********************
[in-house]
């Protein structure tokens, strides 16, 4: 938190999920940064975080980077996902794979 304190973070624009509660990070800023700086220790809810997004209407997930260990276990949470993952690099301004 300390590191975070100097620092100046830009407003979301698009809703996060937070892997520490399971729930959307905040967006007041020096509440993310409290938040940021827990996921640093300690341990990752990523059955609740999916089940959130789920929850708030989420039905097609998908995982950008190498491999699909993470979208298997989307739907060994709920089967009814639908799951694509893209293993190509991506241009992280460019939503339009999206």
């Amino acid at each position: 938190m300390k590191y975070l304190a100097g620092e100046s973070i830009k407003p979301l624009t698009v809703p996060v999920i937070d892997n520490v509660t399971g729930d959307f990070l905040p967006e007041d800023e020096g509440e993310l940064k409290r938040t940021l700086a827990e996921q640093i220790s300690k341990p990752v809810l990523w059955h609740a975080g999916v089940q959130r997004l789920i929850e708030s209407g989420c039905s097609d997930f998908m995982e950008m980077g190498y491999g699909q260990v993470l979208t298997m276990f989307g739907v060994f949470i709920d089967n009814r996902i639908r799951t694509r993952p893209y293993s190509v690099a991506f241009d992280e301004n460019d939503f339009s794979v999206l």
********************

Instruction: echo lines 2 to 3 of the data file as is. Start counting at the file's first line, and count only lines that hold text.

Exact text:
């Protein structure tokens, strides 16, 4: 938190999920940064975080980077996902794979 304190973070624009509660990070800023700086220790809810997004209407997930260990276990949470993952690099301004 300390590191975070100097620092100046830009407003979301698009809703996060937070892997520490399971729930959307905040967006007041020096509440993310409290938040940021827990996921640093300690341990990752990523059955609740999916089940959130789920929850708030989420039905097609998908995982950008190498491999699909993470979208298997989307739907060994709920089967009814639908799951694509893209293993190509991506241009992280460019939503339009999206």
């Amino acid at each position: 938190m300390k590191y975070l304190a100097g620092e100046s973070i830009k407003p979301l624009t698009v809703p996060v999920i937070d892997n520490v509660t399971g729930d959307f990070l905040p967006e007041d800023e020096g509440e993310l940064k409290r938040t940021l700086a827990e996921q640093i220790s300690k341990p990752v809810l990523w059955h609740a975080g999916v089940q959130r997004l789920i929850e708030s209407g989420c039905s097609d997930f998908m995982e950008m980077g190498y491999g699909q260990v993470l979208t298997m276990f989307g739907v060994f949470i709920d089967n009814r996902i639908r799951t694509r993952p893209y293993s190509v690099a991506f241009d992280e301004n460019d939503f339009s794979v999206l």